If CompuDec had acquired the copier for the $479,079 “selling price,” it would be a direct financing lease recorded as follows:

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   Illustration 15-5, though, states that CompuDec manufactured it at a cost of $300,000, making it a sales-type lease. In Illustration 15-5C, we see the lessor's entries for this sales-type lease along with the lessee's entries for comparison. Only the lessor's initial entry on January 1, 2011, is different. All other entries in Illustration 15-5C are the same whether it's a sales-type lease or a direct financing lease.

ILLUSTRATION 15-5C

Sales-Type Lease with Guaranteed Residual Value

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The lessor's minimum lease payments include a residual value only if it is guaranteed (by either the lessee or a third-party guarantor).

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*Minimum lease payments include the $60,000 residual value because it’s guaranteed.

   Notice, too, that the timing of the $60,000 payment is December 31, 2016, the end of the lease term. Remember, the final periodic cash payment on December 31, 2015, is at the beginning of the final year. The journal entries that accompany this final cash payment are shown in Illustration 15-5D.

p. 830

ILLUSTRATION 15-5D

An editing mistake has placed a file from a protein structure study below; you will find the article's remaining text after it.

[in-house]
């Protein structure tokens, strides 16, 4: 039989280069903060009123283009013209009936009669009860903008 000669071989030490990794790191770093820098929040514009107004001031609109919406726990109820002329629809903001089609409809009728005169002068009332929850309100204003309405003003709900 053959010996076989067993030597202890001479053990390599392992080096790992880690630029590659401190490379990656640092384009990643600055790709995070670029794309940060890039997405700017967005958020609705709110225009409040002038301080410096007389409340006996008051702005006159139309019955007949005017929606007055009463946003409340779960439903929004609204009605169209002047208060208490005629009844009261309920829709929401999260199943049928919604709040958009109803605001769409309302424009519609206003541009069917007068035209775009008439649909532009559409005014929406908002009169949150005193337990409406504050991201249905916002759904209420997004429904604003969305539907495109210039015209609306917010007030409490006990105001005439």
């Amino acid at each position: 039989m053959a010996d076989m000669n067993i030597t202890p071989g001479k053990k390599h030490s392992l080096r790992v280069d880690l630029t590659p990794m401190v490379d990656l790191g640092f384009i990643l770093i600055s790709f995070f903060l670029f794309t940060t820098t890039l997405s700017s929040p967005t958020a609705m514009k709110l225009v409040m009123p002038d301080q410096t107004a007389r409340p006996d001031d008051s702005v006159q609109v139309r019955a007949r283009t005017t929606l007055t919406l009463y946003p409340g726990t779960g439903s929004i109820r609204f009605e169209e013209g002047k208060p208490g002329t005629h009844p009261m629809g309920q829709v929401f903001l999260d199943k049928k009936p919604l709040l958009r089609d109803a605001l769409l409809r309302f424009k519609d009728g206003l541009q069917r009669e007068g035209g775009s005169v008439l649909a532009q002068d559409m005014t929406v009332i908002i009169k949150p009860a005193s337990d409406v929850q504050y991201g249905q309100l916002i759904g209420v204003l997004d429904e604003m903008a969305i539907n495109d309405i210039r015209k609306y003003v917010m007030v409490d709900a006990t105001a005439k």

Entries to Accompany Final Periodic Payment

The residual value reduces the asset's depreciable cost to $419,079.

As the outstanding balance becomes less toward the end of the lease term, the portion of each payment that represents interest also becomes less.

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       *The depreciable cost is reduced by the lessee-guaranteed residual value.

   At December 31, 2016, the lessee's book value of the fully depreciated copier is its $60,000 estimated residual value. If we assume that the actual residual value also is at least $60,000, then the lessee is not obligated to pay cash in addition to returning the copier to the lessor (demonstrated in Illustration 15-5E).24

ILLUSTRATION 15-5E

End of Lease Term—Actual Residual Value Equals the Guaranteed Amount

The sixth and final depreciation charge increases the balance in accumulated depreciation to $419,079.

The copier is reinstated on the books of the lessor at its fair value at the end of the lease term.

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*The depreciable cost is reduced by the lessee-guaranteed residual value.

   However, if we assume that the actual residual value at December 31, 2016, is only $25,000, then the lessee is required to pay $35,000 cash to the lessor in addition to returning the copier. The lessee records this payment as a loss.25

UNGUARANTEED RESIDUAL VALUE.    The previous example demonstrates that when the residual value is guaranteed, both the lessor and lessee view it as a component of minimum lease payments. But what if the lessee does not guarantee the residual value? From the lessor's perspective, the residual value is a component of minimum lease payments only if it is guaranteed (by either the lessee or a third-party guarantor). Yet, even if it is not guaranteed, the lessor still expects to receive it. So, if we modify the previous illustration to assume the residual value is not guaranteed, the lessor's receivable still is $479,079, the present value of the lease payments, including the residual value, so a direct financing lease would be the same as if the residual value is guaranteed.